Slipping under the radar at last year’s Toronto Film Festival, The County was nevertheless a hit with those who sought it out. Released on Curzon Home Cinema this week, this western-tinged, visceral Icelandic drama deserves as large an audience as possible.
Despite the obvious Icelandic setting of Grímur Hákonarson’s (Rams) third fiction feature, its sublime rugged landscape invariably invites comparisons with the American western. The harsh beauty of The County’s setting – not to mention its austere, indomitable protagonist – are pure classic western, while the chill climate and mountain ranges more immediately recall the icy Montanan landscapes of Kelly Reichardt’s brilliant neo-western drama, Certain Women.
The blasted austerity of its setting is embodied in the stubborn focus of its heroine, dairy farmer Inga (Arndís Hrönn Egilsdóttir), fighting against the corrupt co-operative – standing in for the gangster-ranchers of your John Ford films or your Shanes, who ruthlessly control how much money the local farmers must pay and receive for their goods. Her farm’s mounting debts are turned a blind eye as long as Inga’s husband, Reynir (Hinrik Ólafsson) agrees to inform on other farmers not abiding by the co-op’s draconian rules. It’s only after Reynir is killed in a lorry accident – suicide is mooted as an explanation but the exact circumstances of his death remain shadowy – that Inga realises the extent of the co-op’s stranglehold on the county’s farming community.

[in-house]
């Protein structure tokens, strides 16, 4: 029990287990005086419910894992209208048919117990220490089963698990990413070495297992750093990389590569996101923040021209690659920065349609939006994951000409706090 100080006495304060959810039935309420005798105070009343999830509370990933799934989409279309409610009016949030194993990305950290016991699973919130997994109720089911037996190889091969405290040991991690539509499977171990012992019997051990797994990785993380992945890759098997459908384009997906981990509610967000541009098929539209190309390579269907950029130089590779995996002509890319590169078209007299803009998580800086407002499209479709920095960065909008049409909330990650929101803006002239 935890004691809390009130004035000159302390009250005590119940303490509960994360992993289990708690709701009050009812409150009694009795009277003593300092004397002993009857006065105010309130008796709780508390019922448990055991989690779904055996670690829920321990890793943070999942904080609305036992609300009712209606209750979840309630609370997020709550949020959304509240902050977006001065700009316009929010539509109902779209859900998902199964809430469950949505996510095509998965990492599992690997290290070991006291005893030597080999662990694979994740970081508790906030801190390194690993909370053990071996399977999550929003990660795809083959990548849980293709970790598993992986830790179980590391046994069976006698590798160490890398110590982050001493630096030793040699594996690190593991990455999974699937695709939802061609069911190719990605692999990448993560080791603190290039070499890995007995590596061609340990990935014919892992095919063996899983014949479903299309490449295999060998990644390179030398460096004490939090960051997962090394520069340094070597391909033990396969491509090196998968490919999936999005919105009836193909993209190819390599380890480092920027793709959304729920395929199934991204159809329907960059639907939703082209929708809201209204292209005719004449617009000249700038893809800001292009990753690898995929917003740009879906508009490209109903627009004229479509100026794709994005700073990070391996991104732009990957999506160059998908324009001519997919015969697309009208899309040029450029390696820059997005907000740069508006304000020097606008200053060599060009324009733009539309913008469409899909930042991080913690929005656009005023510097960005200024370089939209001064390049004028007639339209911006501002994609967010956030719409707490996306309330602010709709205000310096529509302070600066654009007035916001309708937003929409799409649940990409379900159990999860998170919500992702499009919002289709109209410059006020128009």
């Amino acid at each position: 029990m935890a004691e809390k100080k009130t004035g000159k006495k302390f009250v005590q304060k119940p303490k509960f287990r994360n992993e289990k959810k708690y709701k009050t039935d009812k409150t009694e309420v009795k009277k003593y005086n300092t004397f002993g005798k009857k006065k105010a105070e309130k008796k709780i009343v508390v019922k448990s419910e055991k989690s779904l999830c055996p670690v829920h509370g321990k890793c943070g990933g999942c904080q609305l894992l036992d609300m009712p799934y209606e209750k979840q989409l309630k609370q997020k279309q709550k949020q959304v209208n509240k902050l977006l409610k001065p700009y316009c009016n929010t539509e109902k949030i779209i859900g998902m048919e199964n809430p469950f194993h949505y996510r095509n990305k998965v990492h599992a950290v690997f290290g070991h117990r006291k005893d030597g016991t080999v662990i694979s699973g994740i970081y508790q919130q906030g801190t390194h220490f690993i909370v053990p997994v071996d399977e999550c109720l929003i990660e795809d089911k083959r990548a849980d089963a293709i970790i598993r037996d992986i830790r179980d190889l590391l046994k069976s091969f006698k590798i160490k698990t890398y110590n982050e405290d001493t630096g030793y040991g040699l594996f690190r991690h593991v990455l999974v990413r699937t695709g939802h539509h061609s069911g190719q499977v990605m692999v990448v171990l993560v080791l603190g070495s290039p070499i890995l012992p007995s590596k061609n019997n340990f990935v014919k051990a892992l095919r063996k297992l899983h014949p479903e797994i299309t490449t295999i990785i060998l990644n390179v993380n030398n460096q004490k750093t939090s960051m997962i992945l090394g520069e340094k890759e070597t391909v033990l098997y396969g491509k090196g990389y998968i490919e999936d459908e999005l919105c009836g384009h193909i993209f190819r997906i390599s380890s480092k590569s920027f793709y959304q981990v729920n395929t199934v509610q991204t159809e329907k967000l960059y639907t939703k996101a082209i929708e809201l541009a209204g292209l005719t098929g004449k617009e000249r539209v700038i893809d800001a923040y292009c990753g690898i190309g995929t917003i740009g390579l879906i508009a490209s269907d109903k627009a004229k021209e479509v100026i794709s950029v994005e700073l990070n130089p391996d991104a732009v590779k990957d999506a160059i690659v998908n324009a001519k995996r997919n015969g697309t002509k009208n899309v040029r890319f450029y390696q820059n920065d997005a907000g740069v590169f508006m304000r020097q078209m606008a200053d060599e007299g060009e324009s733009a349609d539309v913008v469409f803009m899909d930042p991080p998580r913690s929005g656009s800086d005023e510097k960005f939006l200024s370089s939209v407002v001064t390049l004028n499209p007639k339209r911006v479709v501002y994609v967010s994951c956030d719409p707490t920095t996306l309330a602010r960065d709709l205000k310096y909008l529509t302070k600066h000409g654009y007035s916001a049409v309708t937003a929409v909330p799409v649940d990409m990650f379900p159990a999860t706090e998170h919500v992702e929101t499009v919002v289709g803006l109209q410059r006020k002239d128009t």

One damning Facebook post from her later and Inga is warned in no uncertain terms not to upset them further. Yet in true Icelandic style, director Hákonarson finds the absurd comedy in their intimidation tactics: quite apart from being labelled as the ridiculous-sounding ‘co-op mafia’, their tough-guy routines do little to rattle Inga. While she channels bitter regret at not having built a better life into a productive rage, the co-op doofuses feigning machismo are left standing with their proverbials in their hands while she gathers community support for an alternative, fairly-run co-op.
One of the group’s lieutenants, Leifur, discovers her resolve to his detriment after she threatens him with a shovel – with a low-slung close up of her weapon that cheekily references Sergio Leone – while a final unwelcome visit to her farm spurs Inga to drive over to their offices and spray the building with 600 gallons of liquid cow shit. Hákonarson balances this absurdity with a serious portrayal of provincial corruption, offering a portrait of capitalism as a system that clothes itself in the garments of paternalist protection and stability, while funnelling power upwards and away from the people who are actually responsible for production.
Christopher Machell | @MachellFilm